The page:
My name is Austin Anderson and I am a journalist from Iowa.

At 17, I was honored to be named the 2015 Writer of the Year for the state of Iowa by the IHSPA, as well as receive 13 awards from the Iowa High School Press Association for my print and video stories. At 18, I was the first freshman in memory to be named assistant sports editor of the Iowa State Daily. At 19, I was a finalist for a Hearst Award, finishing sixth in the country for the “Pulitzer Prize of college journalism” and placed second in the nation in the Columbia Scholastic Press Association “personality profile” category. Before I left my teens, I took off to spend my summer in Dublin, Ireland where I had an internship with Ireland’s leading multicultural newspaper, Metro Eireann.

I have been fortunate to have an opportunity to cover things that I love, sports and people, but also write stories that carry weight and impact in my community. I could not have done it without the support of my high school adviser Brian Winkel, my college adviser Mark Witherspoon, my editors, my reporters, my family, friends and anyone who has ever read anything I have written.

Now, as a 20-year-old with the countdown to graduation beating faster and faster, I would be foolish not to have at least a little concern with the future of journalism. Leading entities in the sports journalism industry have had to trim staffs and prepare for the future. I’ve read the warning words of some of my idols. “If you are going into sports journalism, make sure you have a backup plan.” I do have a backup plan. My backup plan for print journalism is broadcast journalism. My backup plan for that is writing stories as an author. My backup plan after that? Maybe backpack across the world, working minimum wage jobs during the day and writing poems at night.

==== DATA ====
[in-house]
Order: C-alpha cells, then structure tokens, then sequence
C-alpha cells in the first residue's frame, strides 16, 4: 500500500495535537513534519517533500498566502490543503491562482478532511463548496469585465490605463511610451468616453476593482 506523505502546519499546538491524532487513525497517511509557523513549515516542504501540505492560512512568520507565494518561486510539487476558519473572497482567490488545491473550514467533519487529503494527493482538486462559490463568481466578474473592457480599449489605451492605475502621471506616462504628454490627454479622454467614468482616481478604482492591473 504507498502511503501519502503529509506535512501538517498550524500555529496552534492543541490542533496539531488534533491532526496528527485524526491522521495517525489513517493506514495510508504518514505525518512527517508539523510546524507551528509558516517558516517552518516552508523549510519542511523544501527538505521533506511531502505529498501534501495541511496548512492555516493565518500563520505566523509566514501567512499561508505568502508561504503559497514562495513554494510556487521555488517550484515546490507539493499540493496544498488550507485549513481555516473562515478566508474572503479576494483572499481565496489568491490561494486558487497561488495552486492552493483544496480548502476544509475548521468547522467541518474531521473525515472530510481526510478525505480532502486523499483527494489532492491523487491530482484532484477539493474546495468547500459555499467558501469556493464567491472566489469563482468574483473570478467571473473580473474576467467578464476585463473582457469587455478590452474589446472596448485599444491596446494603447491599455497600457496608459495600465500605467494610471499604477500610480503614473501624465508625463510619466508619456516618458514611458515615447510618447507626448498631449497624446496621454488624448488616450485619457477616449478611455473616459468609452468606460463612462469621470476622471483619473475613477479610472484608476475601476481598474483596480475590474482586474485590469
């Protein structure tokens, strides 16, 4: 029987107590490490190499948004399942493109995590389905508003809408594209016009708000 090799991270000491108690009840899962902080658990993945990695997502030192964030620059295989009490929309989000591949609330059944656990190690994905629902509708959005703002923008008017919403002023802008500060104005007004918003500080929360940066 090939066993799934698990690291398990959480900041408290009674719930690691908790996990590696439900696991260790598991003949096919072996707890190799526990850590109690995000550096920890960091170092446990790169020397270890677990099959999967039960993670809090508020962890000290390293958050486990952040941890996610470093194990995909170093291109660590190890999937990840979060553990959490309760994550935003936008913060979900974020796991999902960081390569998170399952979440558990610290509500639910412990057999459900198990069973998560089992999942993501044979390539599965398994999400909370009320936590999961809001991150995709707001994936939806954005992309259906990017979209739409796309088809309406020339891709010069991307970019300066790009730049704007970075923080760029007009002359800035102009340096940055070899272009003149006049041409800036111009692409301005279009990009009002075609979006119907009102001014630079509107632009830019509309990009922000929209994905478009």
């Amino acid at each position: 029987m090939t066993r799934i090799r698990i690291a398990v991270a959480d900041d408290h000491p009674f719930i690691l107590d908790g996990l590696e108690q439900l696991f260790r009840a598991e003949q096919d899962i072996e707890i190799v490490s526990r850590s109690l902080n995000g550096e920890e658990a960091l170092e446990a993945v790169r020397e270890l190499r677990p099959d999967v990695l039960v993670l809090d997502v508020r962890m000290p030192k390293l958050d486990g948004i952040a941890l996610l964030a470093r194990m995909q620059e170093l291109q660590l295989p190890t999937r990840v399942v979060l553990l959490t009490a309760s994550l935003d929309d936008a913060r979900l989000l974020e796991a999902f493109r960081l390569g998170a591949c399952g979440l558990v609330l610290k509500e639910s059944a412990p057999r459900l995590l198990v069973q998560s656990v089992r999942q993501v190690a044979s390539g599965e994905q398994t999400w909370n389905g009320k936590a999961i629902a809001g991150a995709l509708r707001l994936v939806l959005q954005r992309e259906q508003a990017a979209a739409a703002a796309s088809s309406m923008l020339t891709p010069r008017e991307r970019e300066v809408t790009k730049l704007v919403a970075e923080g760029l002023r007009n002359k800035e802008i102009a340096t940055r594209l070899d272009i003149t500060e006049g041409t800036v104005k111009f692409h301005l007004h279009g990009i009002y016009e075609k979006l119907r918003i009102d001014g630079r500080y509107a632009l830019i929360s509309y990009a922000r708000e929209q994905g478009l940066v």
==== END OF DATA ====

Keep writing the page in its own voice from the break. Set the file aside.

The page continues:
In other words, I don’t truly have a back up plan if journalism implodes and becomes obsolete. I have faith in the power of a story. I have faith in the impact of a connection and relationships. I have faith in the truth. Stories will always be told, sports will always be played and tough questions will always need to be asked. Maybe I’m on to something. Maybe I’m just a naive 20-year-old kid that hasn’t experienced the real world.

I guess I’ll just have to wait to find out for myself, and maybe that’s the beauty of it.

If you have any questions or comments, please leave a comment below or send me an email at